Around that time, I met Rob Macfie, who was based at Panorama, and after telling him about it, he showed me the Mustang he had built. It was a ¾ scale wood and fabric replica marketed by a company called Loehle in America. He mentioned that they were working on a Spitfire to be launched soon.
I realised that I would never own a full-size “Merlin and metal” Spitfire and gave this a lot of thought. I contacted Mike Loehle in America in January 2004: his company was developing a wood and fabric ¾ scale Spitfire powered by a Rotex 582. The aircraft was in the very early design stages, and only the fuselage mock-up had been completed and was not nearly ready for sale to the public.
I think Mike recognised a passion like his in me after many hours of chatting across the ocean in what was the middle of the night for me, and we struck a deal. I would be the first recipient of a fuselage, with the wings to follow a year later as their project progressed.
The first sections of the fuselage were delivered in May 2005, and construction started in my garage. More lights than usual were required, and some wall heaters. My wife readily agreed that my hangar was too cold and too far away for the late nights envisaged ahead.
Once the kit had arrived, I went to CAASA and obtained a build number, and I could reserve the registration ZU-SPT. As sad as the memories around this registration are, I felt it is fitting that another Spitfire grace our skies with it and not some other aircraft in the future.
The core of the fuselage is based on the Mustang 5151, which Rob McFie flies here in S.A. It consists of timber bulkheads and longerons, strengthened with multitudes of geodetic bracing. One then adds the tail fin and the formers, giving it the full shape. In time, when fitted out, it will be covered in cloth and painted in a SAAF desert scheme.
Mike, with his father, who designed and supplied the P5151 Mustang, P40 Kittyhawk, Curtis Jenny and Parasol, tried to keep the Spitfire as true to scale as possible. This, of course, is subject to certain design limits concerning engine weight and has resulted in the wing being moved nine inches back to allow for mass and balance. The cockpit has remained to scale and will be a tight fit for an average pilot.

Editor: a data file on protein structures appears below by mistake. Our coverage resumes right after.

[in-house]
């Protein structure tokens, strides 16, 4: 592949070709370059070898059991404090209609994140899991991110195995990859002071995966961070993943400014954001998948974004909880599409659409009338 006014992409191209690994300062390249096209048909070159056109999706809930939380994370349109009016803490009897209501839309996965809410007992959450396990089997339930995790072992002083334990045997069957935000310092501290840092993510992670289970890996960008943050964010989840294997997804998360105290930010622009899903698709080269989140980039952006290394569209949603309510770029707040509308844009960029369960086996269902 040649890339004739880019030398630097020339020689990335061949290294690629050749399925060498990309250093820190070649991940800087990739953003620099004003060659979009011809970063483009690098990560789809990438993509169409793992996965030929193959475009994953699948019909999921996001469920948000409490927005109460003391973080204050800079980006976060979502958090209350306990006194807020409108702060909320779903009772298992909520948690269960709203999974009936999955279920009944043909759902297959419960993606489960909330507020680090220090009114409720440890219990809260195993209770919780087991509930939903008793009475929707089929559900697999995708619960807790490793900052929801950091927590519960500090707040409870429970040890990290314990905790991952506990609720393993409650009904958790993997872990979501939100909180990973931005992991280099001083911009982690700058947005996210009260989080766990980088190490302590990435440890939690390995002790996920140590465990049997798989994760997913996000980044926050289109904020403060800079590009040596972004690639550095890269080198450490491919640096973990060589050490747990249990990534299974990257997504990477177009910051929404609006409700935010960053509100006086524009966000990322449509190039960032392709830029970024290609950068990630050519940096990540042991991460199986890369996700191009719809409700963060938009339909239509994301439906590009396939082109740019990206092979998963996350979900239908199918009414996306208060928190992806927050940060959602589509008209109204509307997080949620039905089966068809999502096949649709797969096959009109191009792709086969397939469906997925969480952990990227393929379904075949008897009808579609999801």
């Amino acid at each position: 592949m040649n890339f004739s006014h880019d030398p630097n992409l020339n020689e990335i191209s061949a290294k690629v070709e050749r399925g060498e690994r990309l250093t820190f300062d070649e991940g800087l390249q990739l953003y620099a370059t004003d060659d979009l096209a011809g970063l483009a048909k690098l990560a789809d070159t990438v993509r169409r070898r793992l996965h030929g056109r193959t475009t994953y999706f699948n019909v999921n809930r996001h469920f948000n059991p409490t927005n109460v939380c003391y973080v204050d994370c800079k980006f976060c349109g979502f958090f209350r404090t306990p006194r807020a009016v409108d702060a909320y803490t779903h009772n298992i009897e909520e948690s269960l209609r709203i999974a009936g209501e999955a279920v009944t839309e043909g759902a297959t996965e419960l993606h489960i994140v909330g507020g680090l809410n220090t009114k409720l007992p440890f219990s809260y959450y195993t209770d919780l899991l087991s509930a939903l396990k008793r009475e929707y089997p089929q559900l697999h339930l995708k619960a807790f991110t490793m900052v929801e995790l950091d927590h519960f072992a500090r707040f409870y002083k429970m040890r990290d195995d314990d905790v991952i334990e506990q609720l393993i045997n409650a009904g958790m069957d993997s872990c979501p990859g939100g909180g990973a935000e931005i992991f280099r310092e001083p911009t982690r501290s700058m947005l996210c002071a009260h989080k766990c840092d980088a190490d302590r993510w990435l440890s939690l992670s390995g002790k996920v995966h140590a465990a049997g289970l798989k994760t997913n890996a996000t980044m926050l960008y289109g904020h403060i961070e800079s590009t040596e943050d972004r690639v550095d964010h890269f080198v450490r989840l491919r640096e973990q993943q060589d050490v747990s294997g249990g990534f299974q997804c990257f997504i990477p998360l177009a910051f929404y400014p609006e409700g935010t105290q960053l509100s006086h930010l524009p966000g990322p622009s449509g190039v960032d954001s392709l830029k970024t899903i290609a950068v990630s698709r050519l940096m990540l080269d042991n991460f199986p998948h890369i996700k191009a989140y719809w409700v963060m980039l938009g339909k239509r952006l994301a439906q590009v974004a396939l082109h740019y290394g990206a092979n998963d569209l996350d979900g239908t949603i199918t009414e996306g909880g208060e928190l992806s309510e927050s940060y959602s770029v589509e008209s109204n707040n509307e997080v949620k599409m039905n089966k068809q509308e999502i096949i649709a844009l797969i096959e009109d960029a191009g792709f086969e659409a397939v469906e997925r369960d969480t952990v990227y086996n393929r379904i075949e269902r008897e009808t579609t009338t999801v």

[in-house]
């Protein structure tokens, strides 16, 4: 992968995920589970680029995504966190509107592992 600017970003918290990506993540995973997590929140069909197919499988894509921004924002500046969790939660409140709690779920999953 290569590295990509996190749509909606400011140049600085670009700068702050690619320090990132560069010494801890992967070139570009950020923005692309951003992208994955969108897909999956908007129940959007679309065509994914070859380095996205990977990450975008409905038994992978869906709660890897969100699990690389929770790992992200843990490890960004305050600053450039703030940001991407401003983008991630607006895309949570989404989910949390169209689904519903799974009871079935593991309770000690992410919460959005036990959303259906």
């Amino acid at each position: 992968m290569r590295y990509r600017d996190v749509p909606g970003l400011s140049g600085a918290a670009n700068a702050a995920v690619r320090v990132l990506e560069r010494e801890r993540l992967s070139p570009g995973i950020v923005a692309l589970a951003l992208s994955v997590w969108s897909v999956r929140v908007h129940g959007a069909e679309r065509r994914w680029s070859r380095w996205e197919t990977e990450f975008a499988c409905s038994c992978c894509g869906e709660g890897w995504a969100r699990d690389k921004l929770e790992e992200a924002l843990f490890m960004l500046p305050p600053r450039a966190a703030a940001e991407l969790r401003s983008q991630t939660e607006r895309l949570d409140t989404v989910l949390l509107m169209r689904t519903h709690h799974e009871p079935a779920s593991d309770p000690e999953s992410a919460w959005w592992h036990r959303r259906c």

My build of the fuselage reached a point of completion far quicker than we had imagined; it was a simple structure. In a matter of weeks, I had built as far as I could, and with the wings a year away, I started to add formers to give it the shape, from a box to the superb streamlining of the thoroughbred we know. Mike had agreed that I could fit a Rotax 912 instead and feed the coolant to an underwing radiator. With that in mind, I built an additional bulkhead behind the position for the Rotax 582, which gave ample space for the new motor I had already purchased.
Weeks dragged into months and years as I tried to get the wings and sundry parts from Loehle. Mike eventually suggested I employ an engineer here in SA to design the wings as they had abandoned the project and that I purchase the materials needed to finish the build here. He also declined to reimburse me for the kit or even part thereof.
Unfortunately, I felt the added costs did not warrant continuation, so I abandoned the project and hung it up in my hangar for some unknown future fate.
I was pleasantly surprised ten years later when I had a call from Ian Grace. Our many conversations, his passion, and his ambitious plans to convert it into a Spitfire simulator led to my happily parting with it, knowing it was going to a deserving cause.
I wish everyone involved in the restoration of Spitfire 5518 everything of the best, and I hope they will have great pleasure and fulfilment in completing their project successfully. Perhaps one day, I will get the chance to sit in her cockpit and let the moment’s thrill wash away the disappointment I endured those many years before.